A chicken-in-da-bag can cure a lot of ills.


As can meeting a new friend.


We called it an early night. We were tired and disheveled.

What we didn’t know was that “tired and disheveled” was pretty much going to describe us for the rest of the trip.


Day two:

Good morning, Guana Cay!


There is nothing I love more than a long, slow walk on the beach to watch the Guana sunrise.


It was Sunday, so we made our way to Nippers. Of course we did.


On every trip to Nippers on a Sunday I swear this will be the Sunday that I behave. It will be the Sunday that I don’t give in when the frozen Nippers start flowing and the young girls start dancing. The Sunday that I don’t have that extra frozen Nipper and find myself front and center, dancing badly, the oldest person in a bikini, singing loudly to the Village People.

That Sunday never seems to come. Before I know it, the Cupid Shuffle is playing and I have that extra Nipper. I pull out all my bad dance moves. I step on people’s feet. I frighten their children. By the end of the afternoon, I feel a need to throw an apology to the universe.


Things always start off well. I am incredibly well intentioned. We found a table, enjoyed the view and sampled the buffet. We laughed with friends. We made new friends. It was all very civilized.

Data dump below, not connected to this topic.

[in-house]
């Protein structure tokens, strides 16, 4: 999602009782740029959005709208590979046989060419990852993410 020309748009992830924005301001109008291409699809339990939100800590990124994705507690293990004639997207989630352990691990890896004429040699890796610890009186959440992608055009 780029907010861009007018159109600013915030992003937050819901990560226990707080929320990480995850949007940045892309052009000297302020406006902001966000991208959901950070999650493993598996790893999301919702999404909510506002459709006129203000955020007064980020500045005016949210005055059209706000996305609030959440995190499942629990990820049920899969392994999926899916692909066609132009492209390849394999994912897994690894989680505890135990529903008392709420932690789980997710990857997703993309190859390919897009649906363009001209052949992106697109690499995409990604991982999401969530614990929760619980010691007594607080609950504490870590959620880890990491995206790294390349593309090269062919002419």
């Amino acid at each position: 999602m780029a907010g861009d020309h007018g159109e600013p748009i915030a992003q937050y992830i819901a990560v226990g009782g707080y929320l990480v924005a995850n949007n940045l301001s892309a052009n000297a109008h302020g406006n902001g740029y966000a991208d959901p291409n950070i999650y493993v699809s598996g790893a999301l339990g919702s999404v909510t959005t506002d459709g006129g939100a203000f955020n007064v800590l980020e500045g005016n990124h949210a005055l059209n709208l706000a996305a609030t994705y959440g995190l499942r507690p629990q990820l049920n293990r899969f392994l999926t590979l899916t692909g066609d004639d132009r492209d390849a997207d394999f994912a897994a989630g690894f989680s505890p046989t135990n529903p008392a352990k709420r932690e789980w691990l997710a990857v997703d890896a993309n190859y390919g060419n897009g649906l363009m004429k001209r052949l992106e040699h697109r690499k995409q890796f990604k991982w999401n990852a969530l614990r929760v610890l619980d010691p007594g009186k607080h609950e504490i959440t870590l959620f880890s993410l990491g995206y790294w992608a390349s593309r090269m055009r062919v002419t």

But then these guys showed up and all hell broke loose:


You know it's going to be a memorable afternoon when the patriotic thongs come out.

I know some people find the behavior at Nippers over-the-top. I remember reading one trip report where someone made fun of people dancing that thought they could dance but couldn’t. The way I see it, there is nothing better than a place where a person who dances badly can feel comfortable doing it.

Hello. My name is Vicki. And I am a bad dancer.


Nippers is a place where those of us who are fairly uptight in our normal lives can let our hair down in a safe setting.

We had fun that day. Fun that I know I am technically too old for, but when those days come along, I find it’s best to just jump in and grab them. One day, they’ll stop coming.


Somehow, we all made it out the other side intact.

The best end to a day at Nippers is a pizza at Grabbers. So, with the final rays of the setting sun, we ended the night. Sure, we were tired and disheveled, but we had made memories that we wouldn’t forget.


Day Three:


Looking forward to a quieter day, we decided to take the boat to north Guana. It was very windy and this seemed like a good way to test the boating conditions before we got overzealous.


I agree that Bakers Bay is the root of all that is evil on Guana Cay. I would prefer that they had never developed the pristine end of this beautiful island. When I see those beautiful beaches now covered with mega-mansions, it makes my heart hurt. I remember when it was nothing but a blinding stretch of perfect white sand, fringed with palms that waved ever so slightly in the breeze, with the bluest waters of the island lapping gently at the shore.